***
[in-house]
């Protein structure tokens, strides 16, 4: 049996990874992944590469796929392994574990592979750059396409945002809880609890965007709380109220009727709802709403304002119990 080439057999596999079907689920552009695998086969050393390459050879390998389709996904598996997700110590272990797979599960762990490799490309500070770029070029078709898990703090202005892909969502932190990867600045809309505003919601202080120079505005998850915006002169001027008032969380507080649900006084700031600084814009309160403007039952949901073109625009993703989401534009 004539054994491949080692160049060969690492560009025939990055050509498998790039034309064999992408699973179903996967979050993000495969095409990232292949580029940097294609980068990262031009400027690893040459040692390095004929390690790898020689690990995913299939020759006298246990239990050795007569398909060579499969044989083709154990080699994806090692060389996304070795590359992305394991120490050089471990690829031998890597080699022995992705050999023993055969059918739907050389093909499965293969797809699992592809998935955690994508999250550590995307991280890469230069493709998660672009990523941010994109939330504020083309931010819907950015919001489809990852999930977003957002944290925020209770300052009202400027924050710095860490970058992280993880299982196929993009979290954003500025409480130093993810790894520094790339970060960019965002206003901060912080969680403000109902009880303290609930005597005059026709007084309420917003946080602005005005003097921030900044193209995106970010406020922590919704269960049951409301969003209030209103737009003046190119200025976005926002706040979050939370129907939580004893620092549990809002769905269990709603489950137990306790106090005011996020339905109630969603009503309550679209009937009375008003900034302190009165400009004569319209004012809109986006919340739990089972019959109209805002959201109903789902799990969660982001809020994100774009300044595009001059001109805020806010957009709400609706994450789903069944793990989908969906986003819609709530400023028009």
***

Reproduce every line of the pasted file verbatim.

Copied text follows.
[in-house]
């Protein structure tokens, strides 16, 4: 049996990874992944590469796929392994574990592979750059396409945002809880609890965007709380109220009727709802709403304002119990 080439057999596999079907689920552009695998086969050393390459050879390998389709996904598996997700110590272990797979599960762990490799490309500070770029070029078709898990703090202005892909969502932190990867600045809309505003919601202080120079505005998850915006002169001027008032969380507080649900006084700031600084814009309160403007039952949901073109625009993703989401534009 004539054994491949080692160049060969690492560009025939990055050509498998790039034309064999992408699973179903996967979050993000495969095409990232292949580029940097294609980068990262031009400027690893040459040692390095004929390690790898020689690990995913299939020759006298246990239990050795007569398909060579499969044989083709154990080699994806090692060389996304070795590359992305394991120490050089471990690829031998890597080699022995992705050999023993055969059918739907050389093909499965293969797809699992592809998935955690994508999250550590995307991280890469230069493709998660672009990523941010994109939330504020083309931010819907950015919001489809990852999930977003957002944290925020209770300052009202400027924050710095860490970058992280993880299982196929993009979290954003500025409480130093993810790894520094790339970060960019965002206003901060912080969680403000109902009880303290609930005597005059026709007084309420917003946080602005005005003097921030900044193209995106970010406020922590919704269960049951409301969003209030209103737009003046190119200025976005926002706040979050939370129907939580004893620092549990809002769905269990709603489950137990306790106090005011996020339905109630969603009503309550679209009937009375008003900034302190009165400009004569319209004012809109986006919340739990089972019959109209805002959201109903789902799990969660982001809020994100774009300044595009001059001109805020806010957009709400609706994450789903069944793990989908969906986003819609709530400023028009």